Gunma’s Kusatsu Hot Springs: Free-Flowing Waters Refresh Body and Spirit
Gunma Prefecture’s Kusatsu, one of Japan’s “Big Three” hot springs, is known throughout Japan and even to hot-spring fans overseas. The area boasts many inns of all kinds, as well as day spas and mixed bathing facilities, making it a great destination for experiencing Japan’s onsen culture at its best.
Premier Onsen Resort Boasts Nation’s Highest Water Output
Kusatsu Hot Spring, on a plateau at an elevation of 1,200 meters, boasts Japan’s most prolific flow of natural hot spring water. In addition to six publicly managed major springs, it has another 100 smaller springs. Known for centuries as a popular place for taking the thermal waters, this Gunma Prefecture resort is today hailed as one of Japan’s “Big Three” hot spring areas, along with Hyōgo Prefecture’s Arima, near Kobe and Osaka, and Gifu Prefecture’s Gero, a short trip from Nagoya. Ever since it was introduced to the West by the German physician Erwin Bälz in the Meiji era (1868–1912), Kusatsu has been known for its healing waters and as a hot spring resort.
Yubatake, Kusatsu’s largest main spring, is right in the middle of the town. Here 5,800 liters of hot spring water gush each minute through crevices in a series of natural stone ledges. The water, yellow due to its sulfur content, is run through a series of wooden sluices to lower the temperature, and after mineral deposits called yu no hana have been removed, the water is distributed to each ryokan inn . The main spring came to be called yu-batake (hot water field) because yu no hana (flowers of the water) are plucked from it.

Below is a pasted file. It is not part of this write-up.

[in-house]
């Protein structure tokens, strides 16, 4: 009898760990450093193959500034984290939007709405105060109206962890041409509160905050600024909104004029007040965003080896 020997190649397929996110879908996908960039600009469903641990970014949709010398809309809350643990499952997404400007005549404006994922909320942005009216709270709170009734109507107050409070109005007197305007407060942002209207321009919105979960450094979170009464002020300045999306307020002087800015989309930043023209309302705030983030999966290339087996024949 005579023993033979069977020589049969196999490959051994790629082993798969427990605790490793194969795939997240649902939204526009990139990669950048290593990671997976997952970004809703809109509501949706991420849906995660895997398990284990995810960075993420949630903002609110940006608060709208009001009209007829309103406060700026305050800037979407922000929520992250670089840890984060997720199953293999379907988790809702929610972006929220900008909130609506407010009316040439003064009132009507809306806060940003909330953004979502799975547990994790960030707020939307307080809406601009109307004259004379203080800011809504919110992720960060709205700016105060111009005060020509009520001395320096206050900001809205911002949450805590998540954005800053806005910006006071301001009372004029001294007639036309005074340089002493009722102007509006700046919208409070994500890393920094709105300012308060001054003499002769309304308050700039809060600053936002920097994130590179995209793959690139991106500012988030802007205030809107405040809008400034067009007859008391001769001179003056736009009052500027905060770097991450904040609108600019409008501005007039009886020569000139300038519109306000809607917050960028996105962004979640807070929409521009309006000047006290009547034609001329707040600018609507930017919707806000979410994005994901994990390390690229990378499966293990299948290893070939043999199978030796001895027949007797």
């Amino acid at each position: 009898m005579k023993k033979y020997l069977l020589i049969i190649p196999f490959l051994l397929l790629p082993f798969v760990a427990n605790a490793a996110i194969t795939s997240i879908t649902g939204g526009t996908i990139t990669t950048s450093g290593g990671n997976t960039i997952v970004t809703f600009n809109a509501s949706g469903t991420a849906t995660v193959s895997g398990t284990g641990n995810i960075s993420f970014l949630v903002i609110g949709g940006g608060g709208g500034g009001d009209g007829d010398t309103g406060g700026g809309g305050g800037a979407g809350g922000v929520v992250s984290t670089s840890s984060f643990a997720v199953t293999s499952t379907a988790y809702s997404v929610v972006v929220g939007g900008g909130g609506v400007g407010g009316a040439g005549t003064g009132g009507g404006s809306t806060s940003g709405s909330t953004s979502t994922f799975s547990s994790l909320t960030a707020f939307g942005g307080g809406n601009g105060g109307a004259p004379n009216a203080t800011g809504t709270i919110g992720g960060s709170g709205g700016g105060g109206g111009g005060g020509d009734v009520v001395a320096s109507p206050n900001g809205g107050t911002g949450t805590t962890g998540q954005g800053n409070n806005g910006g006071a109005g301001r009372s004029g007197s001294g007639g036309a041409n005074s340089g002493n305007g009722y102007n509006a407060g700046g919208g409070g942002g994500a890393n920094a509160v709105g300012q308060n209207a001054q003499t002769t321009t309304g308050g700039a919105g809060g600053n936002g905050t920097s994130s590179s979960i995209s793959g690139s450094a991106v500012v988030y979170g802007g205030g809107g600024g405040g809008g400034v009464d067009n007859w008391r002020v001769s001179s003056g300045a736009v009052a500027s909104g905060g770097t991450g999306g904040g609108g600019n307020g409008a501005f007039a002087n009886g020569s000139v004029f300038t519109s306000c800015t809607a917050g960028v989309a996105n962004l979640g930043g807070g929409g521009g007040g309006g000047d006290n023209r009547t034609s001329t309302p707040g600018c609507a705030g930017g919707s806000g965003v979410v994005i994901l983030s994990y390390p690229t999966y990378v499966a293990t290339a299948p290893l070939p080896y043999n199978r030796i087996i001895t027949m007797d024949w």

The Netsu-no-yu tourist facility facing Yubatake presents a “Yumomi and Dance Show” six times a day. The performance reproduces jikan-yu (timed bathing), one of Kusatsu’s most distinctive bathing customs. In jikan-yu, bath patrons, after vigorously roiling the bath with wooden planks to lower the water temperature, pour several buckets of hot water over themselves and then soak in the bath up to their necks for exactly three minutes. The yumomi, “stirring the hot water,” was a kind of warm-up exercise before entering a scalding, undiluted bath. “Kusatsu-bushi,” a traditional bathing song celebrating the benefits of the place and its waters, is sung during the yu-momi to get everyone to stir the water in the same rhythm.
A walk from Yubatake along Sai-no-kawara-dōri, a picturesque street lined with souvenir shops and restaurants, to Sai-no-kawara Park is another of the pleasures of visiting Kusatsu. The park features the Oni-no-chagama (Devil’s Teapot) and other spots where hot springs flow. At the back of the park lies a spacious open-air stone bath featuring different types of hot springs. Find your favorite one and forget your cares as you relax in the soothing waters.
Access to Kusatsu Hot Springs (from Tokyo)
By car: Via the Kan’etsu Expressway from Nerima to the Shibukawa-Ikaho interchange (103 km), and then 60 km on highways 17, 353, 145 and 292.
By rail and bus: The JR “Kusatsu” limited express, around 2 hrs 30 min, from Ueno Station to Naganohara-Kusatsuguchi Station. From there, 25 min by bus to the Kusatsu Onsen Bus Terminal.
By bus: The “Jōshū Meguri” expressway bus leaves from the Busta long-distance bus terminal at Shinjuku Station’s south exit. Travel time is from 3 hrs 30 min to 4 hrs.
Official website: Kusatsu Onsen portal site
(Originally published in Japanese on April 8, 2018. Banner photo: Yubatake at Kusatsu Hot Spring. Photo courtesy of Tourist Guide of Gunma Prefecture.)